Incidentally Dyson didn't even reply to my or any of my friends job applications when they were advertising in 2011.
Says it all really.
I got my MEng 15 years ago. I was a silicon designer for a few years and then realised that there was sod all career progression. Yes, you could become a senior engineer, "distinguished" or whatever the hell they want to call it. You won't earn much more though.
I moved into the IT side of things, and while I still earn less than half of those I know who went into the financial industry, I earn a hell of a lot more than I would have if I'd stuck with engineering. I enjoyed doing it, and still would if I was now, but I'd rather live comfortably.
Sounds very similar to me. I did my first degree in Aeronautical engineering whilst working for a large European Civil Aviation company. I enjoyed the job, but the pay was only ever going to be mediocre (Unless you got to Exec level which was impossible unless you liked playing Golf with various senior Execs). So I went back to Uni in 2003 and did a BEng in Computer Systems. I'm certainly not on crazy money, but enough to afford a house, a car and a few hobbies. I have far more prospects than my Aero engineering days anyway!!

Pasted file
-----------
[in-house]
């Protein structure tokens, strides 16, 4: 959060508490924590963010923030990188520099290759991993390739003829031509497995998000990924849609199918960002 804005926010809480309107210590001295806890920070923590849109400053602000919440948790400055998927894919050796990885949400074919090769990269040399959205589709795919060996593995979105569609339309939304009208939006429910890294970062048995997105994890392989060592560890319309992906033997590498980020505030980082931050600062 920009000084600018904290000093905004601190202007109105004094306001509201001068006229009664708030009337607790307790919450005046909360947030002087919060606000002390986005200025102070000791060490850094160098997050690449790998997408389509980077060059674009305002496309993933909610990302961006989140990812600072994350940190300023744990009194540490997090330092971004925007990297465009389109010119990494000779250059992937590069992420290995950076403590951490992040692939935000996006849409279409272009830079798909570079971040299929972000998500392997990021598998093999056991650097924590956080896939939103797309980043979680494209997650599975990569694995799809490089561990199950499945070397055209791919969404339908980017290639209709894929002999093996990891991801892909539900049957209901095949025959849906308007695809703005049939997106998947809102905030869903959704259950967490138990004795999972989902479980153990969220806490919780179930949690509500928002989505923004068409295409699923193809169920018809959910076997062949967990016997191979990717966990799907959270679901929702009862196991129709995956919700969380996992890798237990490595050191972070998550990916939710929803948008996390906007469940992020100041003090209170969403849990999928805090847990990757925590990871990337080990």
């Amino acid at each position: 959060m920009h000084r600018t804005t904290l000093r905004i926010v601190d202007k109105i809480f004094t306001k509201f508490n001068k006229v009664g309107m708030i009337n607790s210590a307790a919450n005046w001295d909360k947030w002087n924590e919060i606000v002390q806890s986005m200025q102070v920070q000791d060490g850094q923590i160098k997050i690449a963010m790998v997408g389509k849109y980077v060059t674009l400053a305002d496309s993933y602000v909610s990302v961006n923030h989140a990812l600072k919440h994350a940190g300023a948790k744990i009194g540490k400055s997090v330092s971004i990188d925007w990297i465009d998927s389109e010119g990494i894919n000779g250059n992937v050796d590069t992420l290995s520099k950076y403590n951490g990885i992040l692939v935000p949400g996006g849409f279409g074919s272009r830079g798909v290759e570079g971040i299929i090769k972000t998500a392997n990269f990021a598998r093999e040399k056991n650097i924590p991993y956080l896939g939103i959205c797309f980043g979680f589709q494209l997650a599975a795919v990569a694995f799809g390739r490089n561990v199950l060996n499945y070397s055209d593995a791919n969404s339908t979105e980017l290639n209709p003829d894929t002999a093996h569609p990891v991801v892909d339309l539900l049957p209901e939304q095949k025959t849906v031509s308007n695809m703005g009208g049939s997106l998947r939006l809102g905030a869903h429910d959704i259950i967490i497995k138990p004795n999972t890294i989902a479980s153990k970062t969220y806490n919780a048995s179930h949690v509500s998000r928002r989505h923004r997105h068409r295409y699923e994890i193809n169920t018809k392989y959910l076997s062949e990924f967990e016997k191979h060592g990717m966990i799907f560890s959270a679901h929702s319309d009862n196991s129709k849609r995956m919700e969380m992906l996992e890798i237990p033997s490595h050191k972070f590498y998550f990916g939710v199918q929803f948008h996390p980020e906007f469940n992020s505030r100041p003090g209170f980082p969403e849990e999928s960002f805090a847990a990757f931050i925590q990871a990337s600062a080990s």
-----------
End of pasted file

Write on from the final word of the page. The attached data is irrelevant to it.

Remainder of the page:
This is similarly true in software - while there are companies crying out for staff, compared to the international scenario the pay for software folks in the UK (even in London) is frakking awful when compared to the US, Australia and other western nations. Maybe we do need more STEM grads, but unless the money's there at the other end why bother?
The only way I can get close to what I was earning in 'stralia is by contracting.
They could also work on getting those 26% back into engineering. I'd actually quite like to do that (I only got lured away when the engineering company I worked for went bankrupt - so I do actually have some experience as well as the paper qualifications) but the salaries do need to get a little more realistic. I'm not suggesting parity with e.g. the finance industry (to pick a totaly random - honest! - example of where someone might get lured to) but for practical/personal/family reasons many people just can't take the kind of salary cut or relocation that would be likely. Would also need employers/recruitment agents to be more flexible with people who can't tick all the boxes for "must have 5 years experience with x,y and z". Perhaps Sir JD should set up some kind of agency to do that ...